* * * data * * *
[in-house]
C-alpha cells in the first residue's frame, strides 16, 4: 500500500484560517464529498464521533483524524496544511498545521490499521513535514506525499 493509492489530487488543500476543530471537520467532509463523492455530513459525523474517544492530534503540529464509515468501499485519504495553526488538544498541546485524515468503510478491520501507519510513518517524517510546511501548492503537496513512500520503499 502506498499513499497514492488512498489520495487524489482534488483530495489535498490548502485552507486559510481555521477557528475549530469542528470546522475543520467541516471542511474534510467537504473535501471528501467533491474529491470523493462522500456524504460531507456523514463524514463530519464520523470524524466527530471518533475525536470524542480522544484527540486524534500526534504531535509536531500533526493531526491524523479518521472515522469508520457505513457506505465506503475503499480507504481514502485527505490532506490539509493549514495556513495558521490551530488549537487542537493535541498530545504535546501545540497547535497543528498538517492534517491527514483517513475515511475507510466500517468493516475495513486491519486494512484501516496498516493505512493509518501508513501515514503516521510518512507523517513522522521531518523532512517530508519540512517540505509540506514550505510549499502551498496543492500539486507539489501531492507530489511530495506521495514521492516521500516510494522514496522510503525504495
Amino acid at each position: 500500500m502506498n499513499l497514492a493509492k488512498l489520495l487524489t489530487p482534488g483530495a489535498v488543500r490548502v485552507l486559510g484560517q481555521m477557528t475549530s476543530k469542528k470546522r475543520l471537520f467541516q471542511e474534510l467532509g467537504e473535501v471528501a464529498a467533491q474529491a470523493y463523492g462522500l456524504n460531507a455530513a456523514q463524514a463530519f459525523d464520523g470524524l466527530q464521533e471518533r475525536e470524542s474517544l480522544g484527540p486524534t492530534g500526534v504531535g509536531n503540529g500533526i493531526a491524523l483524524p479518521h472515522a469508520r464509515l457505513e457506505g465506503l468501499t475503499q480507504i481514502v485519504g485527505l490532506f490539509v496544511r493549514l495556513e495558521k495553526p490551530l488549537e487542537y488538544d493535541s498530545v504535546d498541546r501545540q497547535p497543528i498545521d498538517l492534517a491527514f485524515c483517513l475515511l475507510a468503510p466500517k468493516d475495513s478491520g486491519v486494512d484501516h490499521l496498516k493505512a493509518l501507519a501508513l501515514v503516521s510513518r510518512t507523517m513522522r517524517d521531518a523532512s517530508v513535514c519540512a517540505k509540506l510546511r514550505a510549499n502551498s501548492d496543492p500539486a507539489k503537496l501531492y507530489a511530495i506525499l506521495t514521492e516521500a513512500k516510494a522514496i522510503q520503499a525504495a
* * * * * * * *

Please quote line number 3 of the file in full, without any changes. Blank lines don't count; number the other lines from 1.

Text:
Amino acid at each position: 500500500m502506498n499513499l497514492a493509492k488512498l489520495l487524489t489530487p482534488g483530495a489535498v488543500r490548502v485552507l486559510g484560517q481555521m477557528t475549530s476543530k469542528k470546522r475543520l471537520f467541516q471542511e474534510l467532509g467537504e473535501v471528501a464529498a467533491q474529491a470523493y463523492g462522500l456524504n460531507a455530513a456523514q463524514a463530519f459525523d464520523g470524524l466527530q464521533e471518533r475525536e470524542s474517544l480522544g484527540p486524534t492530534g500526534v504531535g509536531n503540529g500533526i493531526a491524523l483524524p479518521h472515522a469508520r464509515l457505513e457506505g465506503l468501499t475503499q480507504i481514502v485519504g485527505l490532506f490539509v496544511r493549514l495556513e495558521k495553526p490551530l488549537e487542537y488538544d493535541s498530545v504535546d498541546r501545540q497547535p497543528i498545521d498538517l492534517a491527514f485524515c483517513l475515511l475507510a468503510p466500517k468493516d475495513s478491520g486491519v486494512d484501516h490499521l496498516k493505512a493509518l501507519a501508513l501515514v503516521s510513518r510518512t507523517m513522522r517524517d521531518a523532512s517530508v513535514c519540512a517540505k509540506l510546511r514550505a510549499n502551498s501548492d496543492p500539486a507539489k503537496l501531492y507530489a511530495i506525499l506521495t514521492e516521500a513512500k516510494a522514496i522510503q520503499a525504495a